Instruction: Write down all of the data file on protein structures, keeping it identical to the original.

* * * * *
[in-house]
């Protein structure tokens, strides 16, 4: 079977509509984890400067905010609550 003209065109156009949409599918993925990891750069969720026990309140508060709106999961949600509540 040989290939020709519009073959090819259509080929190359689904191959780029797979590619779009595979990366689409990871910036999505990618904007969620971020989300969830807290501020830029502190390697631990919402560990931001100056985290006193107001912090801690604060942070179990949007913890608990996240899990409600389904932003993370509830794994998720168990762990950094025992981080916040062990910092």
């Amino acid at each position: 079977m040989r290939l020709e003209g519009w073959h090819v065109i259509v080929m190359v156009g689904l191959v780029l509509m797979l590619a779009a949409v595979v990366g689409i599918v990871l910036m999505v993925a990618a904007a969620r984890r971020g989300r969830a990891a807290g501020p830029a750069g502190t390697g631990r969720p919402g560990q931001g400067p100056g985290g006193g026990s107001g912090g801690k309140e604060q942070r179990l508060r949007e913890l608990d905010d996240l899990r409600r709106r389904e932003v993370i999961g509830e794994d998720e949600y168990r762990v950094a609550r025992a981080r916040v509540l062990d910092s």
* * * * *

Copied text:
[in-house]
């Protein structure tokens, strides 16, 4: 079977509509984890400067905010609550 003209065109156009949409599918993925990891750069969720026990309140508060709106999961949600509540 040989290939020709519009073959090819259509080929190359689904191959780029797979590619779009595979990366689409990871910036999505990618904007969620971020989300969830807290501020830029502190390697631990919402560990931001100056985290006193107001912090801690604060942070179990949007913890608990996240899990409600389904932003993370509830794994998720168990762990950094025992981080916040062990910092």
């Amino acid at each position: 079977m040989r290939l020709e003209g519009w073959h090819v065109i259509v080929m190359v156009g689904l191959v780029l509509m797979l590619a779009a949409v595979v990366g689409i599918v990871l910036m999505v993925a990618a904007a969620r984890r971020g989300r969830a990891a807290g501020p830029a750069g502190t390697g631990r969720p919402g560990q931001g400067p100056g985290g006193g026990s107001g912090g801690k309140e604060q942070r179990l508060r949007e913890l608990d905010d996240l899990r409600r709106r389904e932003v993370i999961g509830e794994d998720e949600y168990r762990v950094a609550r025992a981080r916040v509540l062990d910092s």